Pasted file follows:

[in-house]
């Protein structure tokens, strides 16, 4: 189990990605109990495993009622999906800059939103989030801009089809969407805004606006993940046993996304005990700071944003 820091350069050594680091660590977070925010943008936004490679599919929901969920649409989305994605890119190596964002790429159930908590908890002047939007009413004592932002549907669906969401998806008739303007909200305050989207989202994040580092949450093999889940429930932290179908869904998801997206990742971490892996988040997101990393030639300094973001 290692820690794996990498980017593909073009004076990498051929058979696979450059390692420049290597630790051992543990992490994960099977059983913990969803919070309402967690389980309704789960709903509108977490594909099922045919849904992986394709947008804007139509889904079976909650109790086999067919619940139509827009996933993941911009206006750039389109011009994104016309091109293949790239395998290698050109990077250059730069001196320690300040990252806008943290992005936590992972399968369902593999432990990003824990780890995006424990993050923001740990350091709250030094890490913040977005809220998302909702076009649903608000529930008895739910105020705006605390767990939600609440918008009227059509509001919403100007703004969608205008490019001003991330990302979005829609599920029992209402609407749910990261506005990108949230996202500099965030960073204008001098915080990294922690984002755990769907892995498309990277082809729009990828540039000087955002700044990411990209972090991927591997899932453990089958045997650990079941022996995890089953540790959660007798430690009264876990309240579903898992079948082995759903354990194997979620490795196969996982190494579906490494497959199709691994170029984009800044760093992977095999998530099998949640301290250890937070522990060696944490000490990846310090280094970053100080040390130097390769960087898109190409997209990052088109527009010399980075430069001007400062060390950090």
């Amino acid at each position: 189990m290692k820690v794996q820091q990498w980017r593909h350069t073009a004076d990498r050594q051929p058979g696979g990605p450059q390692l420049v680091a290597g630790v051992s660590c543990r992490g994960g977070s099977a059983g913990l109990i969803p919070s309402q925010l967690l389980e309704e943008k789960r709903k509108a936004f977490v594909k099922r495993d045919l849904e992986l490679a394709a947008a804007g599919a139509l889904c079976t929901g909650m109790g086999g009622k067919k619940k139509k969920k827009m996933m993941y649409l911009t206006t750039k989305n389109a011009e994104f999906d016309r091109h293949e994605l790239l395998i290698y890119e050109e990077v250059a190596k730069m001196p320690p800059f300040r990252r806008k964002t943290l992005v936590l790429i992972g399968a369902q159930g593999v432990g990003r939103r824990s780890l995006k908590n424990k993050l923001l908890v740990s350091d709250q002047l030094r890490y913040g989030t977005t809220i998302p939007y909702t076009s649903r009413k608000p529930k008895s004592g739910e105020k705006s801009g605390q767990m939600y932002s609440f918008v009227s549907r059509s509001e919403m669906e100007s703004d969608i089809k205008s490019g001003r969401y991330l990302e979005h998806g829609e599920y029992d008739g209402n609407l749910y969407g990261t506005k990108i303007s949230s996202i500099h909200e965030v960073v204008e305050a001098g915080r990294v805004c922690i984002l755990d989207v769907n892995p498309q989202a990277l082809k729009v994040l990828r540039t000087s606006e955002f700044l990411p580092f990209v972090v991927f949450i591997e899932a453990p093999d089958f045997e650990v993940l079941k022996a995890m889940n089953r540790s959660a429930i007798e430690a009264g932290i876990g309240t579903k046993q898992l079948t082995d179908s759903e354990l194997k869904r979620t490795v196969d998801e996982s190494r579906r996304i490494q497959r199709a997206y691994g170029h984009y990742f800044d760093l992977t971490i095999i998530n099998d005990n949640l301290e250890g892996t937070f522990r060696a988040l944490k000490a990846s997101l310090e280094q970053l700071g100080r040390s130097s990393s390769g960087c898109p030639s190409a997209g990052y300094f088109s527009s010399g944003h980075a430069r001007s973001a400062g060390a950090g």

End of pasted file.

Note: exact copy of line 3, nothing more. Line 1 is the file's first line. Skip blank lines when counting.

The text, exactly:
């Amino acid at each position: 189990m290692k820690v794996q820091q990498w980017r593909h350069t073009a004076d990498r050594q051929p058979g696979g990605p450059q390692l420049v680091a290597g630790v051992s660590c543990r992490g994960g977070s099977a059983g913990l109990i969803p919070s309402q925010l967690l389980e309704e943008k789960r709903k509108a936004f977490v594909k099922r495993d045919l849904e992986l490679a394709a947008a804007g599919a139509l889904c079976t929901g909650m109790g086999g009622k067919k619940k139509k969920k827009m996933m993941y649409l911009t206006t750039k989305n389109a011009e994104f999906d016309r091109h293949e994605l790239l395998i290698y890119e050109e990077v250059a190596k730069m001196p320690p800059f300040r990252r806008k964002t943290l992005v936590l790429i992972g399968a369902q159930g593999v432990g990003r939103r824990s780890l995006k908590n424990k993050l923001l908890v740990s350091d709250q002047l030094r890490y913040g989030t977005t809220i998302p939007y909702t076009s649903r009413k608000p529930k008895s004592g739910e105020k705006s801009g605390q767990m939600y932002s609440f918008v009227s549907r059509s509001e919403m669906e100007s703004d969608i089809k205008s490019g001003r969401y991330l990302e979005h998806g829609e599920y029992d008739g209402n609407l749910y969407g990261t506005k990108i303007s949230s996202i500099h909200e965030v960073v204008e305050a001098g915080r990294v805004c922690i984002l755990d989207v769907n892995p498309q989202a990277l082809k729009v994040l990828r540039t000087s606006e955002f700044l990411p580092f990209v972090v991927f949450i591997e899932a453990p093999d089958f045997e650990v993940l079941k022996a995890m889940n089953r540790s959660a429930i007798e430690a009264g932290i876990g309240t579903k046993q898992l079948t082995d179908s759903e354990l194997k869904r979620t490795v196969d998801e996982s190494r579906r996304i490494q497959r199709a997206y691994g170029h984009y990742f800044d760093l992977t971490i095999i998530n099998d005990n949640l301290e250890g892996t937070f522990r060696a988040l944490k000490a990846s997101l310090e280094q970053l700071g100080r040390s130097s990393s390769g960087c898109p030639s190409a997209g990052y300094f088109s527009s010399g944003h980075a430069r001007s973001a400062g060390a950090g």